Cycle Oregon 2014 - Day 2-54

Cycle Oregon 2014 - Day 2-55

Cycle Oregon 2014 - Day 2-56

Cycle Oregon 2014 - Day 2-57

The final leg of our journey was a long and really tough (especially after 80 miles!) climb up into Dufur. And that’s where the same winds we battled along the river, pushed us to camp. Once in town we were greeted by the Dufur High School cheerleading squad. I stopped to say hi and snap a few photos. I told the girls, “Thank you for being out here.” “No,” she replied, “Thank you for being here.”

Cycle Oregon 2014 - Day 2-59

I’m looking forward to tomorrow’s journey when we ascend toward Mt. Hood and then end up in Tygh Valley. New roads and new places await.

Hope you’re enjoying these daily dispatches from the road. Tomorrow, in addition to the ride recap and photo gallery, I plan to share some mini-profiles of some of the great vendors that make Cycle Oregon base camp tick (I’m talking smoothies, the Community Cycling Center’s solar-charged services, and an acupuncturist who cures common ailments with the Chinese art of stimulation).

Stay tuned!

Jonathan Maus (Publisher/Editor)

Jonathan Maus (Publisher/Editor)

Founder of BikePortland (in 2005). Father of three. North Portlander. Basketball lover. Car owner and driver. If you have questions or feedback about this site or my work, feel free to contact me at @jonathan_maus on Twitter, via email at, or phone/text at 503-706-8804. Also, if you read and appreciate this site, please become a supporter.

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Tom Moore
Tom Moore
9 years ago

Great photos! Are you carrying a DSLR along with you for the entire ride?

Randy Mayfield
Randy Mayfield
9 years ago

I am so envious of this wonderful ride. Thanks for making my workday here in San Diego not seem so bad. Love the scenery.

Lenny Anderson
Lenny Anderson
9 years ago

Camas Prairie is to a large extend contained in the Conboy National Wildlife Area, and as fall comes on the elk come down from the mountains. We have seen bull elk tussle in October in the late evening.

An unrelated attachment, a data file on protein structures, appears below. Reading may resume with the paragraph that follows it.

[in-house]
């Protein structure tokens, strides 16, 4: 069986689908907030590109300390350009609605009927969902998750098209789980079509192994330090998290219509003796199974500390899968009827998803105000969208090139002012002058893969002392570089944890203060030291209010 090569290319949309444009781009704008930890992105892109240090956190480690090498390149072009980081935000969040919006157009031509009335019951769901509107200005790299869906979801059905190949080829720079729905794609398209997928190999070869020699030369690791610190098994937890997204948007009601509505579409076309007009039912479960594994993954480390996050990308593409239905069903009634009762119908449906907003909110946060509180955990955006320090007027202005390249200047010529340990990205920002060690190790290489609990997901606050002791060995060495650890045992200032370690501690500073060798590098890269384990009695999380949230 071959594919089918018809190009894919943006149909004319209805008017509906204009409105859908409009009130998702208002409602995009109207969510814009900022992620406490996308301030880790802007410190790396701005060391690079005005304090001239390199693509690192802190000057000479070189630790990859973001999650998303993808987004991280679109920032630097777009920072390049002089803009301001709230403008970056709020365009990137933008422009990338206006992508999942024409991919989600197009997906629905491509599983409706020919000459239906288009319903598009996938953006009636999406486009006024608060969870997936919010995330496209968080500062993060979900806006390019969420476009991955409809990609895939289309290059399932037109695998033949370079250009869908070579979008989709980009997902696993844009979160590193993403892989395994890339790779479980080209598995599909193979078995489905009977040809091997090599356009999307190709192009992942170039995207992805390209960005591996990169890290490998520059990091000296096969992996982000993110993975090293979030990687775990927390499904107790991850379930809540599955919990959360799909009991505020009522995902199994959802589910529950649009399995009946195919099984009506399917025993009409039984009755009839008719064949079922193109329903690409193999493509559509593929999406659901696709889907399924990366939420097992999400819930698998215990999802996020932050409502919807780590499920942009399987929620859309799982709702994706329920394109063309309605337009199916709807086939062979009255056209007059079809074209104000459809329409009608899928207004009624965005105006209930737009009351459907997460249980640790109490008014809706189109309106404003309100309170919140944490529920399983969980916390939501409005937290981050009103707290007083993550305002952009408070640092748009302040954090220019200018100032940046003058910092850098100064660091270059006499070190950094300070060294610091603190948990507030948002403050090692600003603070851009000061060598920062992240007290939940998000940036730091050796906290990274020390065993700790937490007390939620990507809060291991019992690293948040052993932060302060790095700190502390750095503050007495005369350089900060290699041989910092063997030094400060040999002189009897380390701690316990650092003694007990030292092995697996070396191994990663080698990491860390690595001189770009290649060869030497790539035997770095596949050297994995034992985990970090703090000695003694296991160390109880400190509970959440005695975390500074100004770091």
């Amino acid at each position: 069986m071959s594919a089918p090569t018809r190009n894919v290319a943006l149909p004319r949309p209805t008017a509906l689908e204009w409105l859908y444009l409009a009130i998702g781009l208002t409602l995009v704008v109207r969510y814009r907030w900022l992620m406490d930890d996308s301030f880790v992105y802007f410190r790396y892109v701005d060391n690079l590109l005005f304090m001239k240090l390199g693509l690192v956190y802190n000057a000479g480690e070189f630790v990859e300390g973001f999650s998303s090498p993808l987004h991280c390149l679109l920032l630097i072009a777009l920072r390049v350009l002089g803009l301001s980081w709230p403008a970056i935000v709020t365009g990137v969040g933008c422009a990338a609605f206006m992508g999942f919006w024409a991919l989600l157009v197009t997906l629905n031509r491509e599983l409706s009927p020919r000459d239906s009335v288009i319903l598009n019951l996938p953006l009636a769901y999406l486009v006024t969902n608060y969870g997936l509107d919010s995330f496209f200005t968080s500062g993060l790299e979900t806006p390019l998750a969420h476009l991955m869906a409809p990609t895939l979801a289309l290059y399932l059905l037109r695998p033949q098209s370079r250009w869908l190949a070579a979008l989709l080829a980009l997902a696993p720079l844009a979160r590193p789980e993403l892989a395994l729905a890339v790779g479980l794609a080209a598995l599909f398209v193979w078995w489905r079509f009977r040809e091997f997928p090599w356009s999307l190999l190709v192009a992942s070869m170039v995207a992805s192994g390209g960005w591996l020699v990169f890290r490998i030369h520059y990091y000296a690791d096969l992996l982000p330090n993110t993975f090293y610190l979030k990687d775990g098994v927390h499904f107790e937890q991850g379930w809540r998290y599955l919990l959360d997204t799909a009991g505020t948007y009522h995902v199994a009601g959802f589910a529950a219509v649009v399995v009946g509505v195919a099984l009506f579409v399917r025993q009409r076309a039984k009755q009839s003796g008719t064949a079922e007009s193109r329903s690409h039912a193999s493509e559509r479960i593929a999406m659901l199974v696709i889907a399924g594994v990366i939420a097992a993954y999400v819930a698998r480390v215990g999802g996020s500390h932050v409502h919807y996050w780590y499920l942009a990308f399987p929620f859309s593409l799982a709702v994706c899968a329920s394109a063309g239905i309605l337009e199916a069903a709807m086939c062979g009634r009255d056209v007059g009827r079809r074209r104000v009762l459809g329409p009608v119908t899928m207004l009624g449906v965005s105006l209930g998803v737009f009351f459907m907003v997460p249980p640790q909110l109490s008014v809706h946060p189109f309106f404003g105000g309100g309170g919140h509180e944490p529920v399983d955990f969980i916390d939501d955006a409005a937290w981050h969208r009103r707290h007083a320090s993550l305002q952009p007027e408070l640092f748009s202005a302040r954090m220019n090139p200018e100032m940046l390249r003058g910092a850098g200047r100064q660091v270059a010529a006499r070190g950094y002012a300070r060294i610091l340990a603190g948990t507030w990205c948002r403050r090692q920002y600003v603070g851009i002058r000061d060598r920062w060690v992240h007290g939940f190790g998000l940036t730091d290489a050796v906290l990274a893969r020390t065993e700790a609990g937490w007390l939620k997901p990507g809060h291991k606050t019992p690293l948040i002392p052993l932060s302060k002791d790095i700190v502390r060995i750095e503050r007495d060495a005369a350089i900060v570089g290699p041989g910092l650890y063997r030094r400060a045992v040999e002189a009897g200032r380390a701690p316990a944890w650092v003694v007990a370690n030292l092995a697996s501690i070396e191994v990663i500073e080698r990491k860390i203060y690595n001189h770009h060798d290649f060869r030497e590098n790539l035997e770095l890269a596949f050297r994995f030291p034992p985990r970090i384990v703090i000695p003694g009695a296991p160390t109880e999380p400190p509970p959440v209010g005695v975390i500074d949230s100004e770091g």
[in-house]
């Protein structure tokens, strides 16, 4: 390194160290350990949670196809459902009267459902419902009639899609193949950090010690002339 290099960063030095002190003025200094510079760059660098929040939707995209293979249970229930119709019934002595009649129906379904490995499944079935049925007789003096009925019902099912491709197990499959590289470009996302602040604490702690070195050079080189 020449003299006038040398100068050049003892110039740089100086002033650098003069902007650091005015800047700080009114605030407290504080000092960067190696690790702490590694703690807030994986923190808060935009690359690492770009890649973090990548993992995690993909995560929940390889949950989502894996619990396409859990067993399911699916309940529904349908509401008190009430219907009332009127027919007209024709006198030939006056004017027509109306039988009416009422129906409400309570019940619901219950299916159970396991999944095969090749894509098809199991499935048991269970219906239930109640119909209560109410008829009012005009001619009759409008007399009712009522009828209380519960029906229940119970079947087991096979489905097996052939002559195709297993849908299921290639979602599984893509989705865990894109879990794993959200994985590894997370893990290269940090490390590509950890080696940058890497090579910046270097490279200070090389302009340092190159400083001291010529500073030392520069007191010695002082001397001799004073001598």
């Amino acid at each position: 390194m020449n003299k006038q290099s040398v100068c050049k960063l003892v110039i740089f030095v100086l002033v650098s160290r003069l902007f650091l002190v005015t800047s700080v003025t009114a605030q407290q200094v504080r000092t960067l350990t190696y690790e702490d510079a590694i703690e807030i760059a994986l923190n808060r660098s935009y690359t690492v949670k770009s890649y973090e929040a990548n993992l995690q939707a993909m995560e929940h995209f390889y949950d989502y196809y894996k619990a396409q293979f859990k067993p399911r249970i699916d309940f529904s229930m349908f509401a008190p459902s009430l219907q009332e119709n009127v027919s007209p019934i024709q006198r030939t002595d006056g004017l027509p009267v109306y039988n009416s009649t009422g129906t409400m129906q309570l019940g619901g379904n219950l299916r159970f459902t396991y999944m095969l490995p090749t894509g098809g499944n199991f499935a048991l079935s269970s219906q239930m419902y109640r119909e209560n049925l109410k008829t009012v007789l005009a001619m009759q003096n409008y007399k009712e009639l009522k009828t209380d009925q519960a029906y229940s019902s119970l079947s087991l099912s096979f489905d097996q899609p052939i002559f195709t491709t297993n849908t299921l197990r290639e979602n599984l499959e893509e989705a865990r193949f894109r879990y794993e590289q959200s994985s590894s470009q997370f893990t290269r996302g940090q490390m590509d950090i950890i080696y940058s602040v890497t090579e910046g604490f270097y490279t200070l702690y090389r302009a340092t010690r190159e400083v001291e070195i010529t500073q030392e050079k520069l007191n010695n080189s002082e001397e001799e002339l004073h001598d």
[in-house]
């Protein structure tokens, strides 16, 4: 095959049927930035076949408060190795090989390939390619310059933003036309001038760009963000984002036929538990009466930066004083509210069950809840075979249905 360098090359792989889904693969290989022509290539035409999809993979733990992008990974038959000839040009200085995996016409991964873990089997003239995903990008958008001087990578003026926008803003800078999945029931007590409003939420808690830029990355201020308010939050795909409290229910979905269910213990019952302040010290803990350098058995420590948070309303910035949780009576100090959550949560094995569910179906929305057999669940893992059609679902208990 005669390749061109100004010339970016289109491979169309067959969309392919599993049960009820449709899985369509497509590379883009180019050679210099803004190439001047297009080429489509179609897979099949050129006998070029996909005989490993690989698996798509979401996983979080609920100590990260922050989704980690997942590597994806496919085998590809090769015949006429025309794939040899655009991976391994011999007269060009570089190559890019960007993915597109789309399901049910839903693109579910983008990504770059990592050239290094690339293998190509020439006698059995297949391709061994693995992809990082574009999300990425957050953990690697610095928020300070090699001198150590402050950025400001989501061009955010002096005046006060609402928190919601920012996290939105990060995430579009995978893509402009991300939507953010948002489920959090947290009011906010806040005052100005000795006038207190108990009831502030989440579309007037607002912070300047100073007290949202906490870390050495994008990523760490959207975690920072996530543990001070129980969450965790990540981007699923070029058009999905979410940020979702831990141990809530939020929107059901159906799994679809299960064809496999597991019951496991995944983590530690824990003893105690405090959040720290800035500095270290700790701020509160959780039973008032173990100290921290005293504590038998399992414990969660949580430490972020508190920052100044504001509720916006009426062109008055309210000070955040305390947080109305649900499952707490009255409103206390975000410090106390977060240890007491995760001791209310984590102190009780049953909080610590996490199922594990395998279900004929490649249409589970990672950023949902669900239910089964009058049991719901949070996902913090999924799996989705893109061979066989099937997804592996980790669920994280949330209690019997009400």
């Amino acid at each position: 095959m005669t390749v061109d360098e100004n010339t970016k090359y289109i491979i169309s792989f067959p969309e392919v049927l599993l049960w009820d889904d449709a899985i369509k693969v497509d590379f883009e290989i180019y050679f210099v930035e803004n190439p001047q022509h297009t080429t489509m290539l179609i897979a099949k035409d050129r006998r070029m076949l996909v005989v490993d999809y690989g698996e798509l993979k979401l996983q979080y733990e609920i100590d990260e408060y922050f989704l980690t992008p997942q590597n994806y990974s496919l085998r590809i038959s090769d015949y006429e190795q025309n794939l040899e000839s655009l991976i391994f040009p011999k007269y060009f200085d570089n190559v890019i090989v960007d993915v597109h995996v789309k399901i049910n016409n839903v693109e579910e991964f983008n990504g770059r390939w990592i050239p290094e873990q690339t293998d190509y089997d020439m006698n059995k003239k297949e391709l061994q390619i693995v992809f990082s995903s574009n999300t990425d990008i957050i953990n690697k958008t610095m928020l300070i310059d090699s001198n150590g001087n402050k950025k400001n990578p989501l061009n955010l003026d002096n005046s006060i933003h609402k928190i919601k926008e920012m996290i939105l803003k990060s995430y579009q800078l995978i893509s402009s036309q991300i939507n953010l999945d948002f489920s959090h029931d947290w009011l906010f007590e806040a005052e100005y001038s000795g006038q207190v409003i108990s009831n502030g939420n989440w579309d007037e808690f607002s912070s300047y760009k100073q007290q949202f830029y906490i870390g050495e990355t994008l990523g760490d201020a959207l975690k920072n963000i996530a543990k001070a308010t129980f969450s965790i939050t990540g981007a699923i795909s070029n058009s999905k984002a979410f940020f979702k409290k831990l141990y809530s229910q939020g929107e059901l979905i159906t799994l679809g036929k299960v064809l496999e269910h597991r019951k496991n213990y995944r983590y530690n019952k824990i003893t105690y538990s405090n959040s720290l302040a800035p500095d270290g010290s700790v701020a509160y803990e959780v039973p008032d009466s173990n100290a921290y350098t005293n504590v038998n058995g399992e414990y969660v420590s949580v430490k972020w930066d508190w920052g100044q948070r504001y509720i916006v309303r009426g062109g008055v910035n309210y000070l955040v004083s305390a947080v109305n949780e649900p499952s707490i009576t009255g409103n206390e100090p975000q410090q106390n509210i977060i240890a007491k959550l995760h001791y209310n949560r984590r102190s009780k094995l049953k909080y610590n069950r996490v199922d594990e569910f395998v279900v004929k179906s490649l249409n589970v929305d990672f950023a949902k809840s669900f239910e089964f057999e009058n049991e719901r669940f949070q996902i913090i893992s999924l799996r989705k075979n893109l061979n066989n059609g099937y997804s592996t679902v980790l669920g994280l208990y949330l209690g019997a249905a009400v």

And the valley is full of aspen groves that brighten a sunny day. In spring the camas are out…whole expanses of intense blue, like a living Impressionist painting.
Remember J…”Don’t ask what Dufur can do for you, ask what you can do for Dufur!”

9 years ago

Thanks for the full blown reporting from Day 2 Johnathan. You are helping keep the experience rolling for those of us who couldn’t attend this year! No apologies for the puns….

9 years ago

How many people are sagging? The route looks like a bear–I’d expect the sag drivers are busier than cabbies on New Years’ Eve.

9 years ago
Reply to  Dave

Sounds like a good opportunity for some Uber drivers with bike racks. Well, at least on the Washington part of the route!

9 years ago
Reply to  Dave

I’ve got an empty cargo van sitting out there with four bike trays on the roof and a four-bike hitch rack if you guys get desperate. (That’s if nobody’s moved into it by now… 😉

9 years ago

Lyle, The Dalles, and Dufur are all wonderful towns, and the whole area on both sides of the river is just beautiful. Thanks for the ride report and pictures, and don’t forget to say hi to my friend Stan Ashcroft in Dufur! His property borders the Balch Hotel and the Dufur City Park, and he’s a wonderful person!

Chris Ortolano
Chris Ortolano
9 years ago

My eyes are popping out at these great images from riding Cycle Oregon. Amazing vistas, descents, and great spirit in rural towns along the way. Do other states host similar events? Thanks for serving as the rapporteur this year, looking forward to following along vicariously every day !

9 years ago
Reply to  Chris Ortolano

Check out Cycle Greater Yellowstone and Ride the Rockies…

Karen Kefauver
9 years ago

WOW! Exceptional photos, Jonathan. I have looked at a gazillion tour photos and these are really refreshing composition. Great job. And yes, it inspires me to Cycle Oregon, since I have been meaning to for years!

Scott H
Scott H
9 years ago

Looks like you didn’t take the longer route to Dufur.

Ted Buehler
9 years ago

Nice pics.

Route map here, for the DIY bike tourists.